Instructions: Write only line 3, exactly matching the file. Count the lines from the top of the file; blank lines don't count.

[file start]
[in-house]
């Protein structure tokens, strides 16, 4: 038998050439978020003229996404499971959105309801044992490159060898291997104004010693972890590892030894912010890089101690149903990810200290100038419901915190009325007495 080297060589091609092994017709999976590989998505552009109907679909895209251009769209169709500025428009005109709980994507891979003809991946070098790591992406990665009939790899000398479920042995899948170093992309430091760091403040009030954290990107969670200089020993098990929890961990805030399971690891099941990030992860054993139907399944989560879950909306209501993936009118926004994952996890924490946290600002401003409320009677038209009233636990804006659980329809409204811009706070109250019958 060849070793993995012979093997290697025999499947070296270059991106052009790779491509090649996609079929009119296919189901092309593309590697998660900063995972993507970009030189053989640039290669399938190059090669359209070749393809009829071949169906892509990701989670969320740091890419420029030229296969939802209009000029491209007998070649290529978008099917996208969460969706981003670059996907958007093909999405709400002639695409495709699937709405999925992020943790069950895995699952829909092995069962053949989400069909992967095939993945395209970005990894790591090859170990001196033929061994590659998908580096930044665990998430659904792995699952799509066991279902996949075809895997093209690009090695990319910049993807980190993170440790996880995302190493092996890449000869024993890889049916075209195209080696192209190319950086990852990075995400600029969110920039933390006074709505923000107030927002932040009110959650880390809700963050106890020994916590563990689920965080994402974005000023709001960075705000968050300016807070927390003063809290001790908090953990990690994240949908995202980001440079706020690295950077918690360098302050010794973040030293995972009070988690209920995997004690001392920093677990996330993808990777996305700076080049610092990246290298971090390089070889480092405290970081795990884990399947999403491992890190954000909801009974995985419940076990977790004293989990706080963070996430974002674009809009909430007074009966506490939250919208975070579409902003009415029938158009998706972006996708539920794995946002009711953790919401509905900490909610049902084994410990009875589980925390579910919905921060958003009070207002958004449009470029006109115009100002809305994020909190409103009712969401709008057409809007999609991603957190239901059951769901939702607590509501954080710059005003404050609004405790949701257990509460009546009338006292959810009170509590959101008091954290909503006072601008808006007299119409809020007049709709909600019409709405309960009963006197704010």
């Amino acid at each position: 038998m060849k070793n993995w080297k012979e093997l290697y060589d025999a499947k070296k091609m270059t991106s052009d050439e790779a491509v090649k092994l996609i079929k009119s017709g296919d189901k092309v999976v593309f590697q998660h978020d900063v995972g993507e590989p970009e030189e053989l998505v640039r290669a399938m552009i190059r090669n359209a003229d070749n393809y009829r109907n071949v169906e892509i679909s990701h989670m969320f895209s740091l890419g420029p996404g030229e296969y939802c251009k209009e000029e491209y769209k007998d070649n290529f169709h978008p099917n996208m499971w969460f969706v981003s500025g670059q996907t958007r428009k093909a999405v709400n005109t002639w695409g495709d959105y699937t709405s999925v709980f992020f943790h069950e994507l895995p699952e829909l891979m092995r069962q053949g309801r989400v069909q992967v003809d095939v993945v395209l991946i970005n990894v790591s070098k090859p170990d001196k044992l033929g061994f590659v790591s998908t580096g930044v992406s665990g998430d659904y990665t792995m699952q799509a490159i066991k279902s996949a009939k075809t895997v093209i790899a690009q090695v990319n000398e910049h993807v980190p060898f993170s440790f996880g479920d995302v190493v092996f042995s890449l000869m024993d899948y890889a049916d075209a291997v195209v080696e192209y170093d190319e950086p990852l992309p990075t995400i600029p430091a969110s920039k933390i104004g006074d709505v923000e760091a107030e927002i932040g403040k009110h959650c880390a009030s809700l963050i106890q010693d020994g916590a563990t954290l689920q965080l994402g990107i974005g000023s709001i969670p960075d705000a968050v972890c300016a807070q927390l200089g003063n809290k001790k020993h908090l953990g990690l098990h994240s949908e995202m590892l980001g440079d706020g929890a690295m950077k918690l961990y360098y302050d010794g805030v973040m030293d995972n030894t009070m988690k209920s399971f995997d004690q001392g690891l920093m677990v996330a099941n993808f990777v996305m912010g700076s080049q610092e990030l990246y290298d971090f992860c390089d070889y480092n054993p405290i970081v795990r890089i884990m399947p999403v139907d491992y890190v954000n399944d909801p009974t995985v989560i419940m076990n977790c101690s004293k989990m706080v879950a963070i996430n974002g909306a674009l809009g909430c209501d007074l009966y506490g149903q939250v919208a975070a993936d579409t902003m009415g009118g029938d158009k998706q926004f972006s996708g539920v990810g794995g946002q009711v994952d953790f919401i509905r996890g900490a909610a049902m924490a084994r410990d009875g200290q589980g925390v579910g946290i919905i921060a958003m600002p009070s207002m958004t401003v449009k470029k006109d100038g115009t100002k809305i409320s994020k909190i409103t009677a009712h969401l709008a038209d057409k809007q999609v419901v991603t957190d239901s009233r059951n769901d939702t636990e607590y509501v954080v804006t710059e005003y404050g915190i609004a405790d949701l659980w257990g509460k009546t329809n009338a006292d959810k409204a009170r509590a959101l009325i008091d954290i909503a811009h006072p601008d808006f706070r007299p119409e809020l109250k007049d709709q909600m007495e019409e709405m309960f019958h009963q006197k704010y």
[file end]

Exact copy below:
């Amino acid at each position: 038998m060849k070793n993995w080297k012979e093997l290697y060589d025999a499947k070296k091609m270059t991106s052009d050439e790779a491509v090649k092994l996609i079929k009119s017709g296919d189901k092309v999976v593309f590697q998660h978020d900063v995972g993507e590989p970009e030189e053989l998505v640039r290669a399938m552009i190059r090669n359209a003229d070749n393809y009829r109907n071949v169906e892509i679909s990701h989670m969320f895209s740091l890419g420029p996404g030229e296969y939802c251009k209009e000029e491209y769209k007998d070649n290529f169709h978008p099917n996208m499971w969460f969706v981003s500025g670059q996907t958007r428009k093909a999405v709400n005109t002639w695409g495709d959105y699937t709405s999925v709980f992020f943790h069950e994507l895995p699952e829909l891979m092995r069962q053949g309801r989400v069909q992967v003809d095939v993945v395209l991946i970005n990894v790591s070098k090859p170990d001196k044992l033929g061994f590659v790591s998908t580096g930044v992406s665990g998430d659904y990665t792995m699952q799509a490159i066991k279902s996949a009939k075809t895997v093209i790899a690009q090695v990319n000398e910049h993807v980190p060898f993170s440790f996880g479920d995302v190493v092996f042995s890449l000869m024993d899948y890889a049916d075209a291997v195209v080696e192209y170093d190319e950086p990852l992309p990075t995400i600029p430091a969110s920039k933390i104004g006074d709505v923000e760091a107030e927002i932040g403040k009110h959650c880390a009030s809700l963050i106890q010693d020994g916590a563990t954290l689920q965080l994402g990107i974005g000023s709001i969670p960075d705000a968050v972890c300016a807070q927390l200089g003063n809290k001790k020993h908090l953990g990690l098990h994240s949908e995202m590892l980001g440079d706020g929890a690295m950077k918690l961990y360098y302050d010794g805030v973040m030293d995972n030894t009070m988690k209920s399971f995997d004690q001392g690891l920093m677990v996330a099941n993808f990777v996305m912010g700076s080049q610092e990030l990246y290298d971090f992860c390089d070889y480092n054993p405290i970081v795990r890089i884990m399947p999403v139907d491992y890190v954000n399944d909801p009974t995985v989560i419940m076990n977790c101690s004293k989990m706080v879950a963070i996430n974002g909306a674009l809009g909430c209501d007074l009966y506490g149903q939250v919208a975070a993936d579409t902003m009415g009118g029938d158009k998706q926004f972006s996708g539920v990810g794995g946002q009711v994952d953790f919401i509905r996890g900490a909610a049902m924490a084994r410990d009875g200290q589980g925390v579910g946290i919905i921060a958003m600002p009070s207002m958004t401003v449009k470029k006109d100038g115009t100002k809305i409320s994020k909190i409103t009677a009712h969401l709008a038209d057409k809007q999609v419901v991603t957190d239901s009233r059951n769901d939702t636990e607590y509501v954080v804006t710059e005003y404050g915190i609004a405790d949701l659980w257990g509460k009546t329809n009338a006292d959810k409204a009170r509590a959101l009325i008091d954290i909503a811009h006072p601008d808006f706070r007299p119409e809020l109250k007049d709709q909600m007495e019409e709405m309960f019958h009963q006197k704010y």